Stepping out, Emily moved around the bed in her towel, careful not to disturb her husband who still lay on the bed, motionless. “My, what a deep sleep!” she remarked, wryly.

She dressed with care. She settled for a skirt today, with a sleeveless top. She hadn’t worn these clothes since the month before her wedding. She smoothed down the pleats and remembered her best friend’s words, “You’ll be fine! You’re starting a whole new life, but never forget who you are.”  Her friend, Swetha, was living in India now, she had heard. It was funny how friends grew apart. A million miles away from the here and now, she wondered what India was like. She wondered if she should visit.

Smiling with the possibilities, she dried her hair with a hairdryer and tied it up in the way she always did. Then she changed her mind. She let it fall about her shoulders in a smooth, fluid sheet of gold. She glanced at the bed again. Still. No movement.

Hmmm…she was ready but where should she go? She contemplated making the phone call first, but decided to leave it a little longer. Perhaps this afternoon, at lunchtime would be the right time, but for now, she would take a walk in the park, feel the sun on her shoulders for the first time this summer.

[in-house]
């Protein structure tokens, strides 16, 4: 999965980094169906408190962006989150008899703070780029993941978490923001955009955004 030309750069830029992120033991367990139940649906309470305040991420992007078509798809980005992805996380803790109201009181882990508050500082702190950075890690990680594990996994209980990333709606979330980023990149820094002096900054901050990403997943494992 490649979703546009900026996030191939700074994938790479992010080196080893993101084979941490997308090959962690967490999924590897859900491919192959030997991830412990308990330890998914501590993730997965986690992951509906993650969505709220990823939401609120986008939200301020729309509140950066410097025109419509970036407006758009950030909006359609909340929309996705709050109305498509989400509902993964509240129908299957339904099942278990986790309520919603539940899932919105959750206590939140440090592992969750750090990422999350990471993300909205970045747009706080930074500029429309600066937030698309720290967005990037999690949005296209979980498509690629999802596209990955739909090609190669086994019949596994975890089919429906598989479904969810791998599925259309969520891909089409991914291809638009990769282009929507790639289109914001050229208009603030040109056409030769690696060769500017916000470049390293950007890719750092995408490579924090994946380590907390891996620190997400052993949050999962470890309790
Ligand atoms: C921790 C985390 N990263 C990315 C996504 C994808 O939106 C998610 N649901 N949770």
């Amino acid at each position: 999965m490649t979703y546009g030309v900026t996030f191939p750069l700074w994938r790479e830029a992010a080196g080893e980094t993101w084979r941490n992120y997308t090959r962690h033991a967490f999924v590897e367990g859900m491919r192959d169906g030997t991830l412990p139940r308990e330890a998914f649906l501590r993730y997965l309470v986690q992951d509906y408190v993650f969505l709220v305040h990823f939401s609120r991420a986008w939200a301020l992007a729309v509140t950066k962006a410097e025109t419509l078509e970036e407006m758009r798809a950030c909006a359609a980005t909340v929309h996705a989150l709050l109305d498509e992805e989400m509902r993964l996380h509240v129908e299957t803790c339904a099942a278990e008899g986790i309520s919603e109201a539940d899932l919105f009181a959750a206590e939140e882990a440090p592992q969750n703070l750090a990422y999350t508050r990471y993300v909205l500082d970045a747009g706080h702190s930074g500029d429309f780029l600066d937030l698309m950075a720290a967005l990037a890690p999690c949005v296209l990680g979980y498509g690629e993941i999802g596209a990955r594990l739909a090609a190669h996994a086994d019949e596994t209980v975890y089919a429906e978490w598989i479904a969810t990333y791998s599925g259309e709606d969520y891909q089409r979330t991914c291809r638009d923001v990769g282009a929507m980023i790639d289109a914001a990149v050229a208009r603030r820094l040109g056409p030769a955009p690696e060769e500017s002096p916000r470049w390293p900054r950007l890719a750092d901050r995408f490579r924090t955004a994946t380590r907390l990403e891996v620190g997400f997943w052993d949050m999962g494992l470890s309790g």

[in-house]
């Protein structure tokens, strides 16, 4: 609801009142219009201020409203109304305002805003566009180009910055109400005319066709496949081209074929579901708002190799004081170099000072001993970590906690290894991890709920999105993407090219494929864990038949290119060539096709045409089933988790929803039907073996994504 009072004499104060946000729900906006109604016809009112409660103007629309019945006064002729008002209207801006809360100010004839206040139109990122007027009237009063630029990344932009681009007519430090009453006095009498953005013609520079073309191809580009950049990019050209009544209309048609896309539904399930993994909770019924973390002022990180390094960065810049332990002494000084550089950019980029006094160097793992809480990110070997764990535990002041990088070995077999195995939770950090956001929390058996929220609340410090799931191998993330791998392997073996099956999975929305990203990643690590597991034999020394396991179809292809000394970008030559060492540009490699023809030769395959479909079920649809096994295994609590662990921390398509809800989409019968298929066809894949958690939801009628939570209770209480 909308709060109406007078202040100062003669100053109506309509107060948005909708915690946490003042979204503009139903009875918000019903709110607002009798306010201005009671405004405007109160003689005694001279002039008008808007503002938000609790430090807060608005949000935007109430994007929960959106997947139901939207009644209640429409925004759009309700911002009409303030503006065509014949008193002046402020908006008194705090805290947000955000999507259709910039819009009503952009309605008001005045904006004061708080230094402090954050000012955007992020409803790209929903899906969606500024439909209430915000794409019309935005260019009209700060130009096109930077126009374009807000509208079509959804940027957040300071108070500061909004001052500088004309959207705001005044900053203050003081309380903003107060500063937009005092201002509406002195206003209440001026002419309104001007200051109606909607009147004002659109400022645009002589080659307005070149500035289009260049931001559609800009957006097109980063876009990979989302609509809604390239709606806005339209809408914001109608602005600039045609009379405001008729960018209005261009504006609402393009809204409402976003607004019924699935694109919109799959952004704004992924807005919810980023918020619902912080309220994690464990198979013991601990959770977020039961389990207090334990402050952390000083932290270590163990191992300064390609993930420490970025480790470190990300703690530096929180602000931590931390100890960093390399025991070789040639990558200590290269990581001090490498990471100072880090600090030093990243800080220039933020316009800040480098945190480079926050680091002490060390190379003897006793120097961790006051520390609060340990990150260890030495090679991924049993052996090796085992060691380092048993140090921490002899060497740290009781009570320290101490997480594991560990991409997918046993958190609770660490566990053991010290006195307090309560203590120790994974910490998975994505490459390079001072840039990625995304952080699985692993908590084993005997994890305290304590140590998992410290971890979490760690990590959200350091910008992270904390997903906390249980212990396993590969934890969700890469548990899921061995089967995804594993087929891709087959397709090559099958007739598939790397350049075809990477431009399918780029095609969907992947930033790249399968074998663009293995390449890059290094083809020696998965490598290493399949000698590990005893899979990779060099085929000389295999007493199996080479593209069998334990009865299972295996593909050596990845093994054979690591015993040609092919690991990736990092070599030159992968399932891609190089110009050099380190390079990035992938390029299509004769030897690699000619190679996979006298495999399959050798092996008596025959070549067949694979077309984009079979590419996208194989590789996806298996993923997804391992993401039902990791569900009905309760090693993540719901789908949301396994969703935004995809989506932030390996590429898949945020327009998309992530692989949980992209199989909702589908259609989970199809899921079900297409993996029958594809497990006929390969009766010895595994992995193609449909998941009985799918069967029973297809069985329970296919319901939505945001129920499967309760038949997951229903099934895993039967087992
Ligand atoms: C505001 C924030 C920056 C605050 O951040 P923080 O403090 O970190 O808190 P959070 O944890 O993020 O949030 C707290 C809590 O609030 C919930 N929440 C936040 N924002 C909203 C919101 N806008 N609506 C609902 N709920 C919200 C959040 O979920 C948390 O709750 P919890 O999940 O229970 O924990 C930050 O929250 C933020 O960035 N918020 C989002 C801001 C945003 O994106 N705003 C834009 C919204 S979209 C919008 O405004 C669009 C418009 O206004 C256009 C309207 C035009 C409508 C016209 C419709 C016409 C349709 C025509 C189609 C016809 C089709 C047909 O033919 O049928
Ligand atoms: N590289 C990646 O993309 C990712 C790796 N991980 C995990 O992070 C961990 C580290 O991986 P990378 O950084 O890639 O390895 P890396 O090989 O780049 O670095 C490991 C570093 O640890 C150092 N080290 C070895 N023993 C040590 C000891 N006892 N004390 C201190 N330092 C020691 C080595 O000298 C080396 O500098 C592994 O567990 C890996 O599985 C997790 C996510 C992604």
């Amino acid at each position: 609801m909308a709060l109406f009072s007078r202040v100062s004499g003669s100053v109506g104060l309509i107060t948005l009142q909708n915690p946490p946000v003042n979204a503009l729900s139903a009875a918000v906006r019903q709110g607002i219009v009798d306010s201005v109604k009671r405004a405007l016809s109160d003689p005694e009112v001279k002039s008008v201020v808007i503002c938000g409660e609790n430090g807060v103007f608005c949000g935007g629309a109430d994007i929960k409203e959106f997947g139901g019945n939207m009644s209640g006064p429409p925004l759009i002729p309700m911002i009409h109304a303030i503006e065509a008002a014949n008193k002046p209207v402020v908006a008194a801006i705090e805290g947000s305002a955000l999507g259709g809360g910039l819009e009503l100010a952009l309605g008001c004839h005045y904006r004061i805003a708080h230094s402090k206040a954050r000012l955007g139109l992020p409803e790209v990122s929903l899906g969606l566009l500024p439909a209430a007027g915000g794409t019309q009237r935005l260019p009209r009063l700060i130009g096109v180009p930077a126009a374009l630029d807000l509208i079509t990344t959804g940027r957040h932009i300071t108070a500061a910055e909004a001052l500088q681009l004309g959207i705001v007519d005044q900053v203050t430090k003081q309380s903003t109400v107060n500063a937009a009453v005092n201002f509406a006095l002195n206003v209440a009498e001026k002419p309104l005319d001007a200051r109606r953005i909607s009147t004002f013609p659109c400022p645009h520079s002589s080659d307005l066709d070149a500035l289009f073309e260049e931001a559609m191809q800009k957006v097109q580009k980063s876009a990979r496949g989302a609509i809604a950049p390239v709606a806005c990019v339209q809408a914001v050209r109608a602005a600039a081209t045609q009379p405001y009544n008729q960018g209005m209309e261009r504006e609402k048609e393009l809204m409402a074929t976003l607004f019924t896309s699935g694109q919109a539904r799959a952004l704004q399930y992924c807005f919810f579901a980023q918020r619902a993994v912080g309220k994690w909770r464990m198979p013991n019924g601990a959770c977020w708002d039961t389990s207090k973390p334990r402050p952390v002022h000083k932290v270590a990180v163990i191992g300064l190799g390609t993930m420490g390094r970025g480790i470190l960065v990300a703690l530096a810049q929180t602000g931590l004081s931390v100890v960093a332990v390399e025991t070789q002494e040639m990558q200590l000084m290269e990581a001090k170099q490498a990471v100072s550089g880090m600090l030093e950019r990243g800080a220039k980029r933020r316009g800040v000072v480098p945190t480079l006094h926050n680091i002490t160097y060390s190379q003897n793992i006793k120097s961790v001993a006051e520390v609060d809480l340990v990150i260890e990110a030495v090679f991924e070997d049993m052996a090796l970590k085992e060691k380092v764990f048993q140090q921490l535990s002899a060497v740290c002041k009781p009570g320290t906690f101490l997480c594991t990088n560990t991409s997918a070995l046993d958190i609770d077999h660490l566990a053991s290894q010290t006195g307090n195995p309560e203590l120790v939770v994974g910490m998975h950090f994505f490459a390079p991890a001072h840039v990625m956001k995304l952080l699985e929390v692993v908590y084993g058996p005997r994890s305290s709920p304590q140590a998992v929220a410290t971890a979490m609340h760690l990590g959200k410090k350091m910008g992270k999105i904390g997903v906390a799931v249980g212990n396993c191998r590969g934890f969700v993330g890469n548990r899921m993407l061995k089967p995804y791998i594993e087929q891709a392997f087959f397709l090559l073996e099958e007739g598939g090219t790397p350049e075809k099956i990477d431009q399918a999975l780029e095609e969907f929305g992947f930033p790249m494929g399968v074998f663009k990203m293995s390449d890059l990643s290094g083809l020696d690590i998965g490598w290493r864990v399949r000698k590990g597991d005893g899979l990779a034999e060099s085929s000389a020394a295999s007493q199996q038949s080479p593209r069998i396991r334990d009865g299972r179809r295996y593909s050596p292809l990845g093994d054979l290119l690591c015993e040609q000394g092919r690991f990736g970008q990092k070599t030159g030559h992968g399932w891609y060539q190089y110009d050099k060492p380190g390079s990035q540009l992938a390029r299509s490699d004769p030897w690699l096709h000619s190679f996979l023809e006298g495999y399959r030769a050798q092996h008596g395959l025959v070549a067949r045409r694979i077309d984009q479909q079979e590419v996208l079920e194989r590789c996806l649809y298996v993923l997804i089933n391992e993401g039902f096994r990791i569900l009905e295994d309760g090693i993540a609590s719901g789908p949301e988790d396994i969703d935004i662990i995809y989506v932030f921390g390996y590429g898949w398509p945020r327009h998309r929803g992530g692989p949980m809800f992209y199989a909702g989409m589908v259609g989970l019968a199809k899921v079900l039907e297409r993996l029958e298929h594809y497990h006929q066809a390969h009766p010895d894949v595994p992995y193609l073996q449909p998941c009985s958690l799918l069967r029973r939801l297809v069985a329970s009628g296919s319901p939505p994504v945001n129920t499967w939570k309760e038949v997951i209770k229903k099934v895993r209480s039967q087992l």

It was decided then, as she closed the front door behind her, the park with the ducks and the swans and the geese. It wasn’t a very scenic walk but it was during this walk when Emily finally saw what she had refused to see in the all of her six years as resident of this tiny village. Things could be beautiful. The grass could actually smell sweet and rich like mint and chocolate. And the sun could be warm on her skin without burning. She saw the neighbours smile more openly suddenly and she heard the bird song had a melodic pattern of question and answer, up, then down. There was order and calm and as the grocer arranged the fruit and vegetables outside his shop, she saw there was order in that too. And yes, she saw the strawberries and yes, everything was as it should be.